Martial Arts Instructor News and Articles

John Graden

John Graden

Executive Director

John Graden led the martial arts into the modern era by creating the first professional association, trade journal & instructors certification program.

As an owner of a martial arts studio, you know there are risks and responsibilities associated.  There are all kinds of reasons someone could sue a martial arts school. It could be an injury as a result of an accident, an insult introduced by inadvertent humor, or even a claim from a client that a martial arts instructor negatively impacted their health, or worse, acted in a sexually inappropriate manner with a child.

These are all things that you, as a studio owner, can’t really control. People will be people. But, you can protect your martial arts school from potential problems or even lawsuits. Think martial arts school insurance!

Recently, SFIC has partnered with the Martial Arts Teachers’ Association to help school owners understand exactly what they need. Insurance can be somewhat of a mystery as many business owners know they need it to satisfy loans and leases, but very often are not sure what and who it actually covers.

3 Quick Examples:

#1: You, as the studio owner, and your direct employees are covered under your liability insurance. The independent contractors who work at your facility are not covered under your policy. It is very important to verify that independent contractors carry their own professional liability insurance

#2: Loose lips sink ships. As the business owner, you are responsible for what the instructors say to your students and their family members. An unsolicited remark at the school deemed inappropriate by a client may result in a sexual abuse lawsuit against your business. Or, perhaps an instructor gives nutritional advice to a student or family member that causes them to feel light-headed and faint. Ultimately, under the laws of fitness liability, you are responsible.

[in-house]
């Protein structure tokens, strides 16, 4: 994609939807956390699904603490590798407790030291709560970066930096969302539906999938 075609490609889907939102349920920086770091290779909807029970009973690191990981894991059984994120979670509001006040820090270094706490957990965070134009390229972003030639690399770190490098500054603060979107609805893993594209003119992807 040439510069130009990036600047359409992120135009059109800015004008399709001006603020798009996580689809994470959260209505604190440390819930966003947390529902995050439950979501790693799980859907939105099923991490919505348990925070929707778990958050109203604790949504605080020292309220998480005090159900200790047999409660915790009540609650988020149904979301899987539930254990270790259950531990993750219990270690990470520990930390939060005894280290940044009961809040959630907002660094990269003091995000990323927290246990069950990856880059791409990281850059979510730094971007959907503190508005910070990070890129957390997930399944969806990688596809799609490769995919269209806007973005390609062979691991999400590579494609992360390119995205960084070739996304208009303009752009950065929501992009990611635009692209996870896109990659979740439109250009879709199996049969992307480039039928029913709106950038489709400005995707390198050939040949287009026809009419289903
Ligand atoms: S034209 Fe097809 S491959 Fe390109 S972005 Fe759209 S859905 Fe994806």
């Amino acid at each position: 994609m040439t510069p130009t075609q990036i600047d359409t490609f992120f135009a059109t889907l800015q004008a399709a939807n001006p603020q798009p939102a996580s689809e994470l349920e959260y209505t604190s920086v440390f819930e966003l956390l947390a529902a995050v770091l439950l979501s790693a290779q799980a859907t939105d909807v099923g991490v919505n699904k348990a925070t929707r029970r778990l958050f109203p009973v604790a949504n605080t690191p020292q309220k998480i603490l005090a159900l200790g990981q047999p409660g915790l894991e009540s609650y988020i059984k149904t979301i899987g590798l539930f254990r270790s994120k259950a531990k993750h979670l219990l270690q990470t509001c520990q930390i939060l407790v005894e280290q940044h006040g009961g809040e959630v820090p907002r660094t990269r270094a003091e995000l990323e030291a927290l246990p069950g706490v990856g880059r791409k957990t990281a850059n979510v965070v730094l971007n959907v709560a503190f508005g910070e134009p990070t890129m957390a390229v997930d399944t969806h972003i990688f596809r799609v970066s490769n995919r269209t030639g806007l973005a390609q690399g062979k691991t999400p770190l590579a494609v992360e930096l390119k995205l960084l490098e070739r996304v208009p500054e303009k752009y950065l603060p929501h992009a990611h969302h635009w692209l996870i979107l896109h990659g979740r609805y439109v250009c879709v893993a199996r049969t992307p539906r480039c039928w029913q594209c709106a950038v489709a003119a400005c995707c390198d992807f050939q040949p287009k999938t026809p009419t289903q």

#3: Protect your staff. It’s not unusual for an instructor to get hurt while on the job. It is important to carry workers’ compensation insurance to cover wage replacement and medical benefits to injured employees.

The reality is, a lawsuit can be filed for anything, and a policy will be suspended even if the claim is frivolous. It is important to understand the details of your health club insurance. If you have questions, don’t hesitate to contact us!

Notice Tyson’s hand is by his face, not his hip.

His chin is down instead of up.

His shoulder is up instead of pulled back.

His body is sideways to his opponent instead of squared off.

His legs are under his body not spread apart like he was riding a horse.

With this kind of form, he would fail his orange belt exam in most schools. 

How does that make any sense?

Sensei Tyson?

If Mike Tyson or a world champion kickboxer came to your school to teach your black belts. What do you think he would work on? Double punches, square blocks, and keeping your chin up?

I’m pretty sure he would emphasize head movement, how to snap your punches and a defense that does NOT include pulling your punch back to your hip.

I’m sure the students would learn advanced applications to adjust for different fighters. Notice I said advanced applications, not advanced strikes.

When you focus on application, you can apply that to almost any technique.

For instance, if the drill is about how to fight a taller fighter, the answer is more about footwork to stay on the outside until you can secure quick access. My brothers are 6′ 3″ and 6′ 4″ so I know something about fighting a taller opponent.

Drills that teach that application do not require complexity. They require simplicity.

The more complex a skill becomes, the less chance it can be used. Have you ever seen a double punch? Only in kata and here:

If you eliminated all kata and traditional skills, you could devote that time to drills and conditioning that would give your students a true advantage in sparring or self-defense.

Imagine teaching fewer skills that are easy to teach and learn than traditional skills and kata.

You could spend more time on the application of those skills rather than stepping up and down the classroom and holding blocks and punches out in the air, which leaves you wide open for a counterattack.

Rather than spending student’s time with the complexity and frustration of spending years perfecting the bad habits of pulling their hand back to their hip, keeping their chin up, aiming and holding a punch in the air, and blocking with power while stepping forward, your retention will improve. Your student quality will improve. Your curriculum consistency will improve.

This is the core of our white to black belt curriculum Empower Kickboxing.

It’s an old saying, but true. “Less is best.”

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